It is getting late and will blog more later....

Wednesday, November 12, 2008

More babies...

Onyx had her kids today. She did not physically look like she would kid today, but I had seen her bred and wrote down the date. She was bleating this morning and not to interested in eating and I came back at lunch to check on her and sure enough, she had twin blue eyed does. They are both dark Buck Skin and perfect. Onyx is a black doe out of Brat (LTE Chelone), sired by Caesar. Her udder looks great so far and this is her first freshening (Kidding). The babies are sired by Buddy, a blue eyed buck with Brush Creek bloodline. I like to come and check on the doe and she has everything under control. The babies were still a bit wet, so I treated their navels with some iodine and they are good to go. I allow the mothers to mother their babies up for a few days, then let them out with the herd. This gives them a chance to bond with their kids.

We have had a full moon the last couple of days and I am not sure if that makes a difference or not. But everyone seems to kid during a full moon, so it may make a difference.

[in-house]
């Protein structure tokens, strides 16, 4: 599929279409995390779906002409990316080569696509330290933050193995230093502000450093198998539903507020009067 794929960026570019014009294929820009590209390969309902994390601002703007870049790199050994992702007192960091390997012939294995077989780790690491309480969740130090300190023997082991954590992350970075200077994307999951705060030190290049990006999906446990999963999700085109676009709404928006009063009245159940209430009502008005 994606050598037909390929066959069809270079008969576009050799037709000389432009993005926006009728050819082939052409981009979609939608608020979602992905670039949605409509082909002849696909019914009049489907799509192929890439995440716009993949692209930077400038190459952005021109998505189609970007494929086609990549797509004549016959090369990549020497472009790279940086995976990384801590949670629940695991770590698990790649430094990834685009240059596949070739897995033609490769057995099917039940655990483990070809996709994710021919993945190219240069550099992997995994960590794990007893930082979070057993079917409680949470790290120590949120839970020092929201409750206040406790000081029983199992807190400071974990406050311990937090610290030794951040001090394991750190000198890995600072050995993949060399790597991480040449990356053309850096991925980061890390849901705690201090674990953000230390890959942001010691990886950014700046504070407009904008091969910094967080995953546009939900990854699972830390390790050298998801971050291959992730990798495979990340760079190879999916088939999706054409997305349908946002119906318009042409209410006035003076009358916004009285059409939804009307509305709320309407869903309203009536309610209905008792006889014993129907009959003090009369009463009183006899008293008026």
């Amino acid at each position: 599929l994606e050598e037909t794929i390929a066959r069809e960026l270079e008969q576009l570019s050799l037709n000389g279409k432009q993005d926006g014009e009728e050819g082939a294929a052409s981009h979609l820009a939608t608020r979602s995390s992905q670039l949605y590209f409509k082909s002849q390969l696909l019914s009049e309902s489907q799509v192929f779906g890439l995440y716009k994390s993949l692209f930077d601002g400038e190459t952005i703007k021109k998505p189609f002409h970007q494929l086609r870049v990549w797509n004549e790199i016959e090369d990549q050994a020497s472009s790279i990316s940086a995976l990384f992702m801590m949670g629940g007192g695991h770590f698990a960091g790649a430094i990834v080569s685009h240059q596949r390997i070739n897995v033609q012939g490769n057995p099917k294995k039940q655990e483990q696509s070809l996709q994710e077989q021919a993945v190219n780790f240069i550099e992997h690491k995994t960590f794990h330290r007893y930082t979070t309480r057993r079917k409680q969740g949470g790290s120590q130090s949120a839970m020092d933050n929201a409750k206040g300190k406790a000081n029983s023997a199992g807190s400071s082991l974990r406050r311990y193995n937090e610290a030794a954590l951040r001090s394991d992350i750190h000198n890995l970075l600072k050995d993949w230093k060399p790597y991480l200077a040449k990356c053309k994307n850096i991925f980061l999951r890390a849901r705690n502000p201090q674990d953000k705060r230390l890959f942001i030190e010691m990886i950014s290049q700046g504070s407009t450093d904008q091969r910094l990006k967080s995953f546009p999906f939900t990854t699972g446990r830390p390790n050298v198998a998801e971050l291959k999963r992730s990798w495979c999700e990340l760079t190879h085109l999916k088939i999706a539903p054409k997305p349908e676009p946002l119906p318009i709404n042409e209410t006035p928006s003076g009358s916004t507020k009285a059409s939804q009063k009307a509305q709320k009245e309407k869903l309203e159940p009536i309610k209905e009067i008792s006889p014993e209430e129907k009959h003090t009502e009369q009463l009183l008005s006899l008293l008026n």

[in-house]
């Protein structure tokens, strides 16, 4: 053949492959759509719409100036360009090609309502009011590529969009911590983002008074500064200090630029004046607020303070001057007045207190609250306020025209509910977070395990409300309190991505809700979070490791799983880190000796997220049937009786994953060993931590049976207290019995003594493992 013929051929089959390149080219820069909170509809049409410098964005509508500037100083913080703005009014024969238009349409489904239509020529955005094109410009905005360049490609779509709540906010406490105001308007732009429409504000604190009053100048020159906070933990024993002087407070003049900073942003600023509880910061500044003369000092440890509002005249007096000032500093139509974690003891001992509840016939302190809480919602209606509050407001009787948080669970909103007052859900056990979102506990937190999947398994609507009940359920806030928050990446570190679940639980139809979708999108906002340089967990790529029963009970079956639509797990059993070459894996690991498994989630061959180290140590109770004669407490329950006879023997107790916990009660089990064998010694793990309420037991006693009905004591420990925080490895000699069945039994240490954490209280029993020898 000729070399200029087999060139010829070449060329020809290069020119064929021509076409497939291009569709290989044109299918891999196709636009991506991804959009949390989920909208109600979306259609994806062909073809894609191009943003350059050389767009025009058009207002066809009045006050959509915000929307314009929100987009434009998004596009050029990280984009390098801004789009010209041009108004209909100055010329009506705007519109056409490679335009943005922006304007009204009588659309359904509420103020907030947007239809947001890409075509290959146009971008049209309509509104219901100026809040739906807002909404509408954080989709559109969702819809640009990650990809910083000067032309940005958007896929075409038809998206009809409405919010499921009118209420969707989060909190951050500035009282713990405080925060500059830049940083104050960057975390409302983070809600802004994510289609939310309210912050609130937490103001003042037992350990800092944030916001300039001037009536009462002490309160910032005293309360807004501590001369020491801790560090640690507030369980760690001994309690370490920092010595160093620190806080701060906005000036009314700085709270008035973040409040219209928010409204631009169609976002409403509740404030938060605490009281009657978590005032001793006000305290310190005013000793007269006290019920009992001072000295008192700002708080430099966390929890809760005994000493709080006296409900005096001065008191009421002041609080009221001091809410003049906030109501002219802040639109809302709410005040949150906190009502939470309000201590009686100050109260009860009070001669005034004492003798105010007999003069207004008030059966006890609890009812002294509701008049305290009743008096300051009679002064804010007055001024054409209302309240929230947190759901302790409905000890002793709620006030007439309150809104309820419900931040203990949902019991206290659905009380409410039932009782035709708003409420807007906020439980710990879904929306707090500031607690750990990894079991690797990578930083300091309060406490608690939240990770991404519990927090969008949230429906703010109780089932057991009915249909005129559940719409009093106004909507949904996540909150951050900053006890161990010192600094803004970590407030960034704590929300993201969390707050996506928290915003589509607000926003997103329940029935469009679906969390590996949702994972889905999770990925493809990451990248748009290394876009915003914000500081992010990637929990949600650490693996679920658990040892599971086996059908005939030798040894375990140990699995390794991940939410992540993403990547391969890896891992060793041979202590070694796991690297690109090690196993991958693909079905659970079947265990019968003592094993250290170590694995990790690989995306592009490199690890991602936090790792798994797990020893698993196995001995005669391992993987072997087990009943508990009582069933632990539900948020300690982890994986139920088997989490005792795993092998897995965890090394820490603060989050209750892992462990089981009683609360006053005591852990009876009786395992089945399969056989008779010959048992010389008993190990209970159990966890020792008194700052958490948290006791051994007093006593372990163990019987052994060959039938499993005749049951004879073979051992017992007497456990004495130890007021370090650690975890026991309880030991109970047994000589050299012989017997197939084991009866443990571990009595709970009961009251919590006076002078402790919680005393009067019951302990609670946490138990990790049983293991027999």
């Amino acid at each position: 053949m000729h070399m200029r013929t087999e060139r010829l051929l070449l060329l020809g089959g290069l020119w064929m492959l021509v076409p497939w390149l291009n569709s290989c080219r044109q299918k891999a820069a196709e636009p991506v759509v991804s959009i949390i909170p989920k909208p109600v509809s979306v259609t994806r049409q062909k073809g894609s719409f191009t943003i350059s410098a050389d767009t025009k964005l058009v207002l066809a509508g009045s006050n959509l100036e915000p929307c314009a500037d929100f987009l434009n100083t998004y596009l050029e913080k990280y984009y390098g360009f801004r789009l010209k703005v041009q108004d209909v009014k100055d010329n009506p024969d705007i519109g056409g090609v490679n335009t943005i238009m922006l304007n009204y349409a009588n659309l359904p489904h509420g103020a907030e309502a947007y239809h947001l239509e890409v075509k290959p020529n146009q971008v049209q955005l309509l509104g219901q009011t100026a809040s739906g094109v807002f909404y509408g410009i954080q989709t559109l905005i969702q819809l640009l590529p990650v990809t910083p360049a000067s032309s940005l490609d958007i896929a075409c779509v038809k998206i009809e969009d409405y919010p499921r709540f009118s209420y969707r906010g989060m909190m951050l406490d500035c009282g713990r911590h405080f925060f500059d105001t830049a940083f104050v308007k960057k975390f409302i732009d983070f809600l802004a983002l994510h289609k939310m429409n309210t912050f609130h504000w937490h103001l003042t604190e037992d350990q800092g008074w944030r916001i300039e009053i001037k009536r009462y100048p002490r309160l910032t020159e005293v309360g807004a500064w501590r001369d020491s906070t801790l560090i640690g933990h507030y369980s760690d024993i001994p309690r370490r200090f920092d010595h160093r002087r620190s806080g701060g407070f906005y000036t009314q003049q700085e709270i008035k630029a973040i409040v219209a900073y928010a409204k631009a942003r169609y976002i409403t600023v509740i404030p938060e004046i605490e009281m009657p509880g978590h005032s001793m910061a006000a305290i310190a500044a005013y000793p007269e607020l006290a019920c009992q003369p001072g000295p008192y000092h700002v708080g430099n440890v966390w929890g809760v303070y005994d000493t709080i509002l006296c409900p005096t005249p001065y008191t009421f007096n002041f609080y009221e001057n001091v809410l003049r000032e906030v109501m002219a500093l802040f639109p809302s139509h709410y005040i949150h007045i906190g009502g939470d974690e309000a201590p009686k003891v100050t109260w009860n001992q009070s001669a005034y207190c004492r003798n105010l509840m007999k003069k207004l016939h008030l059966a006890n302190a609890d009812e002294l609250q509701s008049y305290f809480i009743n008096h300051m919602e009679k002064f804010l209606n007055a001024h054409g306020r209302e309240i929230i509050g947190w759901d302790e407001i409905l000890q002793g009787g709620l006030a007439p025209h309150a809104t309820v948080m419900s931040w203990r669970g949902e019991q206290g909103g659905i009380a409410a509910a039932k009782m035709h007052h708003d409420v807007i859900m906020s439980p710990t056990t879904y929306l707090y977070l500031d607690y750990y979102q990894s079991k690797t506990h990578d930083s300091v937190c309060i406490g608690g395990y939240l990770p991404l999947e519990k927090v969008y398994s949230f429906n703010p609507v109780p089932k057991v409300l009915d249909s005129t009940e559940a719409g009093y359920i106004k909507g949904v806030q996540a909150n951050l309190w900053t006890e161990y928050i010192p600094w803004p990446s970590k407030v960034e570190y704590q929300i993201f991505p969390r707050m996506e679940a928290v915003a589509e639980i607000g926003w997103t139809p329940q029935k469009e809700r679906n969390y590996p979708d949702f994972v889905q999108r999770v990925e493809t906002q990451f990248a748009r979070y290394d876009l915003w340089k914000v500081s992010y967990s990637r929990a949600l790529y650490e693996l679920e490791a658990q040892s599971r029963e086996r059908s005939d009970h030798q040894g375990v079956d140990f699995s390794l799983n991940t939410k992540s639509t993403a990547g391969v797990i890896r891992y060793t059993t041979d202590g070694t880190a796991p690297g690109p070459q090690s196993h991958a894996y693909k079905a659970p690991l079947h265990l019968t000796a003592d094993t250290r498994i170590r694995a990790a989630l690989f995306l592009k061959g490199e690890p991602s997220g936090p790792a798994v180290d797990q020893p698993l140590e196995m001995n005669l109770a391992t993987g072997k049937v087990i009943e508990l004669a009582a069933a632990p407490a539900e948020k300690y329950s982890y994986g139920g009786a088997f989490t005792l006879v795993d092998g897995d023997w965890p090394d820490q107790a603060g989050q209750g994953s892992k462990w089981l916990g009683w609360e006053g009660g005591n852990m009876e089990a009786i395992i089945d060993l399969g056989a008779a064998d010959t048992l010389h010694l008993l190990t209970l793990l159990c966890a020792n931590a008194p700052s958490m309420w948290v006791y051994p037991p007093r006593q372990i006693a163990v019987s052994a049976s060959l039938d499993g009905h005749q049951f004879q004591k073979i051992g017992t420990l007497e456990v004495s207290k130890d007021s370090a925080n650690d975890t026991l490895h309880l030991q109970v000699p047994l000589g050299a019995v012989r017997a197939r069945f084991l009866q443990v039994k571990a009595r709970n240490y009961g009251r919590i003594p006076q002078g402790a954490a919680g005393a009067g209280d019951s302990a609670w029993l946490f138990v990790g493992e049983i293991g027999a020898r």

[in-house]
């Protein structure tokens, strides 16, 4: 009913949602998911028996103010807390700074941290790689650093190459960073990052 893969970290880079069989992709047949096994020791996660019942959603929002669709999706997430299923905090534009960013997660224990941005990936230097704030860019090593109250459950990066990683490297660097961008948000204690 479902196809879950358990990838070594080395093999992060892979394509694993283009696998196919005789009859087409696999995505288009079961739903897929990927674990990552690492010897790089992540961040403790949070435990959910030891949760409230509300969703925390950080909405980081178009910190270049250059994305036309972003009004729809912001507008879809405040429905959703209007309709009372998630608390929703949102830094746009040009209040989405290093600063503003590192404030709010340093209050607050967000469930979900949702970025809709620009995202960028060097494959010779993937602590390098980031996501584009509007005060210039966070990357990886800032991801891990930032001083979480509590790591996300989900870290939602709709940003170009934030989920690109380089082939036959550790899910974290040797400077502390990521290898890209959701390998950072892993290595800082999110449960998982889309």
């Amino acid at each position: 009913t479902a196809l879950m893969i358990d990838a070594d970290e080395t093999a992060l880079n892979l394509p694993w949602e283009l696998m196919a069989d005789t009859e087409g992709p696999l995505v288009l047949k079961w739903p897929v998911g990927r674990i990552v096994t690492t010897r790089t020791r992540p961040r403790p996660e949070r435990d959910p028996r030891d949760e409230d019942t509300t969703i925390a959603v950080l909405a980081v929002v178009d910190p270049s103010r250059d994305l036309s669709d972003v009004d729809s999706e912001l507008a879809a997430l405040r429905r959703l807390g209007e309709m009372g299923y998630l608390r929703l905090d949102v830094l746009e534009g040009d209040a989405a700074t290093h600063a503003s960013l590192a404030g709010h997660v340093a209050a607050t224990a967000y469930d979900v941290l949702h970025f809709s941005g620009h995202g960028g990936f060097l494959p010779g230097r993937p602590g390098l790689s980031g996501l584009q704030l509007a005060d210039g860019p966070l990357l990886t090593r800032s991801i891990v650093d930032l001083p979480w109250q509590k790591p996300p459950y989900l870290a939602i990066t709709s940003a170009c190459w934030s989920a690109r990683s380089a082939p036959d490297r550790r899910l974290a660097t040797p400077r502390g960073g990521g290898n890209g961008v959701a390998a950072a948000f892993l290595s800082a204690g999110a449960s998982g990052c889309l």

I had to share this photo of Flash, a young Boer Buck I have bottle raised, trying to push Trumpet, my Icelandic Sheep Ram around. I was shocked to see the 5 month old Boer trying to push the 180 pound ram around. I missed the shot of him rearing up, but caught this one of him pushing on the ram. Trumpet has a great disposition and just dropped his head and let the young and dumb buck bounce off his horns. The ewe approaching from the left came over and hit Flash hard in the side and sent him running to me like a wimpy baby.

Flash came a running and stayed by me the rest of the morning while I was feeding hay. Only on the farm, can interesting scenarios like this one come about. Every day is a new adventure with the comical lives of THE GOAT.

The picture below is Angel's baby doe who is a mini me of Angel. She is so cute. I need to check on Athena once more and must go for now.

Tuesday, November 11, 2008

Babies are here!

Angel has finally kidded. The little bundles of joy arrived 11-10-08. She had two baby does, one looking just like mom and the other a buckskin with blue eyes. Momma and kids are doing well with no problems. Angel is a half sister to Butter, my best milker (same mom) and has a really nice udder this kidding.